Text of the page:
Tom also brought a drone. I don’t think we got it stuck in a tree.
Pictures (mostly of Poot) from this year will be uploaded in the coming weeks on a daily basis.
Nothing like 6 years late on this! Here are a few pictures from July 4th, 2015. Finally got around to developing and scanning a bunch of old film. Many more pictures from July 4th, 2014 will follow at some point.
The Wicker Man II: Fowlpurgisnacht, is the sequel to the 1973 classic The Wicker Man, directed by Robin Hardy. The Wicker Man II: Fowlpurgisnacht follows Pete, who while in search of duck, discovers more than he bargained for, namely the Wicker Man 2.
I frequently get asked my favorite film(s); I then wonder what the point of “favorites” are in the face of the vacuousness of the Internet and seals of freshness franken-barfed up by Rotten Tomatoes and the ilk. Shortly after, I remember that I have a long overdue post about a new ‘reviewing method’. It is an arcane method, that along its way addresses things like fresh.com aggregators, but it’s also a more human system and thus better than all the others in the known universe. This much I can attest to.
Until I publish ‘that’, what proceeds is my list of films for the year 2020 that I feel everyone should watch or rewatch in said year. The selection is from an introduction to film studies class I taught, and it was guided by Kanopy, which the school has a subscription too, meaning students could watch the films at no additional cost. It also means that if your local library has access to Kanopy, you can watch these films as well. The one exception is Akira, which can be streamed on Hulu, even for free if one just signs up for the 7 day trial.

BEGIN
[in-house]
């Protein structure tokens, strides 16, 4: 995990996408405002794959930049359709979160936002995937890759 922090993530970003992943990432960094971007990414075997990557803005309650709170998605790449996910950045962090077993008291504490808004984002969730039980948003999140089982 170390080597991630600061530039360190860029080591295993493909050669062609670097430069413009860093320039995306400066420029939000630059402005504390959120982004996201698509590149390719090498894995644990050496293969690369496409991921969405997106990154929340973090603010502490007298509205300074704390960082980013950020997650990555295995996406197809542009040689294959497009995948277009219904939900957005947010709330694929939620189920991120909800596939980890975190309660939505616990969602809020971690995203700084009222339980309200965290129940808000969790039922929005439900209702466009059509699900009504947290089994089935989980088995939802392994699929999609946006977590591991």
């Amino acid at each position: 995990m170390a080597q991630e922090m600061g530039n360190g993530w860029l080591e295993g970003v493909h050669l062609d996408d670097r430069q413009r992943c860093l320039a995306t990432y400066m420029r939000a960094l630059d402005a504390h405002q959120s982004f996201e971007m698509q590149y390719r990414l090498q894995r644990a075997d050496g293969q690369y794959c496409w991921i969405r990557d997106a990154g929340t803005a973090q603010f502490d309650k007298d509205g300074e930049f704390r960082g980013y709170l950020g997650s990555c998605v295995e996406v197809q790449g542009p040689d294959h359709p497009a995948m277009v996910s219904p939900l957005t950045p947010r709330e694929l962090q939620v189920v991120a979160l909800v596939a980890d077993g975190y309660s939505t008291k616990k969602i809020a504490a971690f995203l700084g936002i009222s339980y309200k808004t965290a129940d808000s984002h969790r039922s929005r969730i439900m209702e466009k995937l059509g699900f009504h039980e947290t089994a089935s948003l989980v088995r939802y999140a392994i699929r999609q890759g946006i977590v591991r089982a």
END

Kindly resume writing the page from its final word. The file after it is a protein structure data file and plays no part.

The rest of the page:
While there are different reasons for positioning some of the films where they fall, the ordering is primarily by formal topic.
I keep thinking I’ll start a new site at some point and post stuff like this on it rather than Protozoic. I haven’t made that site yet, so here you go. If you are trapped at home for the holidays, now you have my list of films to watch that I genuinely recommend beyond a point of favorites — because let’s face it, favorites are daft.
Silent Comedy – Fatty and Mabel Adrift (1916), Mabel Normand and Fatty Arbuckle, One A.M. (1916), Charlie Chaplin, One Week (1920), Buster Keaton; (intro)
To close down Halloween 2020 and in a futile gesture to send off hell, last night we watched A Nightmare on Elm Street (1984). I have no idea what the poster is, why the cat is wearing a Hawaiian shirt, and catching or deboarding1 a trolly. Was Anne H. Ahrens, the set decorator of the film, predicting the Internet? Until the future arrives and we have the answer, see you in memes.
This weekend while clearing some vines in the yard, we had to move a rock and found some eggs, which I believe belong to the ensatina eschscholtzii, a type of salamander found in the PNW. We put the rock back, so hopefully we didn’t disturb things. I haven’t seen a lot of amphibians or reptiles out here, a toad here and there, two garter snakes, and then a couple years ago some salamanders in up near Lake Sylvia. Pictures of the eggs are and other salamanders are below.
Salamanders at Lake Sylvia, WA
The video and photo at Lake Sylvia were taken circa June 2017.